> As for a positive vote on remote DBA work to the company-  I can honestly
> say that my manager gets a good 3 or 4 more hours out of me a day than he
> would if I were in the office.  One, I don't have the commute to and from
> the office, which I apply towards working.  Two, I have a tendency to lose
> track of time and continue to work past 7 or 8pm until one of the kids comes
> and tracks me down to tell me I better cook dinner or they are ordering
> pizza with one of my credit cards.
> Kellyn Pedersen
> Sr. Database Administrator
> I-Behavior Inc.
> --- On *Mon, 9/27/10, Andrew Kerber <andrew.kerber@xxxxxxxxx>* wrote:
> From: Andrew Kerber <andrew.kerber@xxxxxxxxx>
> Subject: Re: Remote DBA
> To: Richard.Goulet@xxxxxxxxxxx
> Cc: cicciuxdba@xxxxxxxxx, "oracle-l-freelists" <oracle-l@xxxxxxxxxxxxx>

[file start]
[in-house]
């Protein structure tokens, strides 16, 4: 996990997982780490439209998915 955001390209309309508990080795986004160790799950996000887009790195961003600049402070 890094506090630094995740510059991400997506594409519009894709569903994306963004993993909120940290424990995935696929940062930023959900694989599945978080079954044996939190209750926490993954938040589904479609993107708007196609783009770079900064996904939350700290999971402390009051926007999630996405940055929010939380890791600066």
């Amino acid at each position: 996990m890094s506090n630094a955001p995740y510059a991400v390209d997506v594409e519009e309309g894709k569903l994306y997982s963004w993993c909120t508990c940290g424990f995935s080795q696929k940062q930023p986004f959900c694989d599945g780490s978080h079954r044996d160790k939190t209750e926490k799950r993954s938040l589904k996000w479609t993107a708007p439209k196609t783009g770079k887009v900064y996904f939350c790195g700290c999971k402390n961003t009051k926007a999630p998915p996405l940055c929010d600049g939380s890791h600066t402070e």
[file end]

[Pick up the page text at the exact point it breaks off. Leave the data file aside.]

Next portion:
> Date: Monday, September 27, 2010, 9:20 AM
> I have worked very well remotely.  I have worked with people who should not
> work remotely.
> Unfortunately, here in the US, some of the questions that need to be asked
> about someone working from home cannot legally be asked.  For example, if
> someone is working from home, you really need to know who else is in the
> house.  If the remote has young kids at home, it is likely to be very
> difficult for him or her to be able to work effectively unless there is
> another adult there to keep an eye on the children.
> On Mon, Sep 27, 2010 at 10:00 AM, Goulet, Richard <
> Richard.Goulet@xxxxxxxxxxx<>
> > wrote:
>  Alan,
>     Well, I will agree with others on the list that working from home